Park-Wide Planning Effort
In 2018, Overton Park Conservancy and the City of Memphis launched the first comprehensive planning process for the park in more than 30 years, with the goal of answering three major questions:
- How can we make the park equitable for all Memphians?
- How can we honor the historic and present uses of the park while anticipating the future needs of our community?
- What would make Overton Park financially sustainable?
The subjects of the plan fall under two categories: physical and operational. Areas where we expect to see physical changes include:
- The 13 acres at the southeast corner of the park that have been used as a City of Memphis vehicle maintenance facility for decades
- The picnic area and playground on the East Parkway side of the park
- Park access points, especially those used by cyclists, pedestrians, and people in wheelchairs
The Conservancy’s operational needs include:
- Developing a business plan that identifies the costs of physical improvement projects and day-to-day maintenance, as well as revenue opportunities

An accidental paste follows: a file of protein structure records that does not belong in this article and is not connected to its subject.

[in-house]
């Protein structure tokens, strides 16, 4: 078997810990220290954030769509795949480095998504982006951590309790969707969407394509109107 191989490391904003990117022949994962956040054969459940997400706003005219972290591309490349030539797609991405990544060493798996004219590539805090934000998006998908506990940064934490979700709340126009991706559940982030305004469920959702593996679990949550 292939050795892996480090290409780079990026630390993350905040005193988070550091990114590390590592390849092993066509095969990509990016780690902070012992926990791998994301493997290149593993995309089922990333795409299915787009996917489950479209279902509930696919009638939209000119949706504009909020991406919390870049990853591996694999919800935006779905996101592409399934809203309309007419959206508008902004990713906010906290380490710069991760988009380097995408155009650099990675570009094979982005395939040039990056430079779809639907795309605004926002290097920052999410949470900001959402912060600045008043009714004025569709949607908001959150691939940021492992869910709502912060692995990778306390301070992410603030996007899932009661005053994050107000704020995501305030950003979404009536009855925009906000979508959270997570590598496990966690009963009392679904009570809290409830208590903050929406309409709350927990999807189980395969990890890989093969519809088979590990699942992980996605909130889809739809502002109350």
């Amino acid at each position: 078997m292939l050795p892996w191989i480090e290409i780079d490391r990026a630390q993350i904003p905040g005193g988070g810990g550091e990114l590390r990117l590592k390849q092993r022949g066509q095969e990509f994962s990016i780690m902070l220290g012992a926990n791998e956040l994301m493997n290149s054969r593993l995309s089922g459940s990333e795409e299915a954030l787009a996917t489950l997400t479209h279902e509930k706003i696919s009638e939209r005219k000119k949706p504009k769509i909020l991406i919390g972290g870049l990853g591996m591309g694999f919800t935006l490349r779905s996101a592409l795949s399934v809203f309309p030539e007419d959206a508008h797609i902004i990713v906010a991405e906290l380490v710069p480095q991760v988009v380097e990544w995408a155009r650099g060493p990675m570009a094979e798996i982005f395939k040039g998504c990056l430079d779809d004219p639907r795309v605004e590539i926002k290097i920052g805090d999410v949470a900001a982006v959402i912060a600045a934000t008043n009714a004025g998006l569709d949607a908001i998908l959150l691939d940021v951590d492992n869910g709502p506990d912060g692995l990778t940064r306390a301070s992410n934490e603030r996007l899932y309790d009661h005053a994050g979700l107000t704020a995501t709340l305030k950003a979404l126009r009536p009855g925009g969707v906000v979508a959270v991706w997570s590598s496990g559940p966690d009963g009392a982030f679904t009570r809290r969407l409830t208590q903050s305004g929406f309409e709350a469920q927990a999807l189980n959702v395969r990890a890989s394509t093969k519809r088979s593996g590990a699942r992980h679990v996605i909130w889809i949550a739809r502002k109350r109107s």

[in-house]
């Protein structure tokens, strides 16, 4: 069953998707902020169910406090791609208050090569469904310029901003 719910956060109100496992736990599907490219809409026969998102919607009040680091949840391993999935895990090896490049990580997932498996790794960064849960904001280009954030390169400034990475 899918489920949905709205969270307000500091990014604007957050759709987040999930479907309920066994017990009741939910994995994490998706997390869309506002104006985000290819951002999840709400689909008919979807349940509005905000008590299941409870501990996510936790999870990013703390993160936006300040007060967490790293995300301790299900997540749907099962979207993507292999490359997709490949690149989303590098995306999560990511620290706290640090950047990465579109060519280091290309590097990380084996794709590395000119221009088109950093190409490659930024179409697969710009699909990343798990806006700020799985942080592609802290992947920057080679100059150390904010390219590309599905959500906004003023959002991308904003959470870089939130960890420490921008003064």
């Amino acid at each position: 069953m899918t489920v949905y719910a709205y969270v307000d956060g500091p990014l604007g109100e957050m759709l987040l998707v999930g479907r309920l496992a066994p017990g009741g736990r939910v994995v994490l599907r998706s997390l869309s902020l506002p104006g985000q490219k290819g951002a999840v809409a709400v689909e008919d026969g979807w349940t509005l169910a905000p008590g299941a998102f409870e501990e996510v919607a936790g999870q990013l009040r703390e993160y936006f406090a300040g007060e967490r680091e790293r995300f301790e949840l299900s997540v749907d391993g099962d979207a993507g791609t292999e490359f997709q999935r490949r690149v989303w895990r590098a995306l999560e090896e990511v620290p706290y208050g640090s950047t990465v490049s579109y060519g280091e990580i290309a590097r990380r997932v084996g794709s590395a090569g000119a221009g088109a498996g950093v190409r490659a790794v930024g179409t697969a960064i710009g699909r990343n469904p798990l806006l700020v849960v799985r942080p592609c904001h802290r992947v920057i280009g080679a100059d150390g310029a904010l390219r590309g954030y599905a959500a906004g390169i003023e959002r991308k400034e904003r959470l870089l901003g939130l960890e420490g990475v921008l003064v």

- Ensuring complete collaboration with our park partner institutions, including the new tenants for Rust Hall and the Brooks Museum’s buildings, once they’ve been identified
As we have Park Conversations in the community, we’ll be asking you for your feedback on the park. To stay up-to-date on the schedule and progress of the plan, follow the Park Conversations & Planning category on our blog.
After three decades of overflow parking, work to permanently return the Overton Park Greensward to community use began in summer 2019.
Using a phased approach that you can see here, Montgomery Martin Contractors began by adding capacity to the Zoo’s Prentiss Place lot. This portion was completed in 2019. Work on the main lot adjacent to the Greensward has been paused as the City, Zoo, and Conservancy evaluate alternative, less-intrusive options.
During construction, there will likely be a larger-than-usual impact to the public use of the Greensward, as the closure of the main Zoo lot will create more overflow parking. Following the completion of construction, remediation work will begin to repair the Greensward and get it ready for its permanent return to public gathering space.
Entrances and Access
Overton Park Conservancy is working with the City of Memphis to continuously improve access to the park for cyclists and pedestrians. Completed projects include the repair of sidewalks along North Parkway, the addition of a new sidewalk on Poplar Avenue between Tucker St. and Veterans Plaza Drive, and the creation of a bicycle trail connecting the Hampline to the Old Forest trails.
Upcoming projects include improving the park entrance at Cooper Street by adding a small landing area for bikes and pedestrians and creating a new path to connect with the park’s trail system.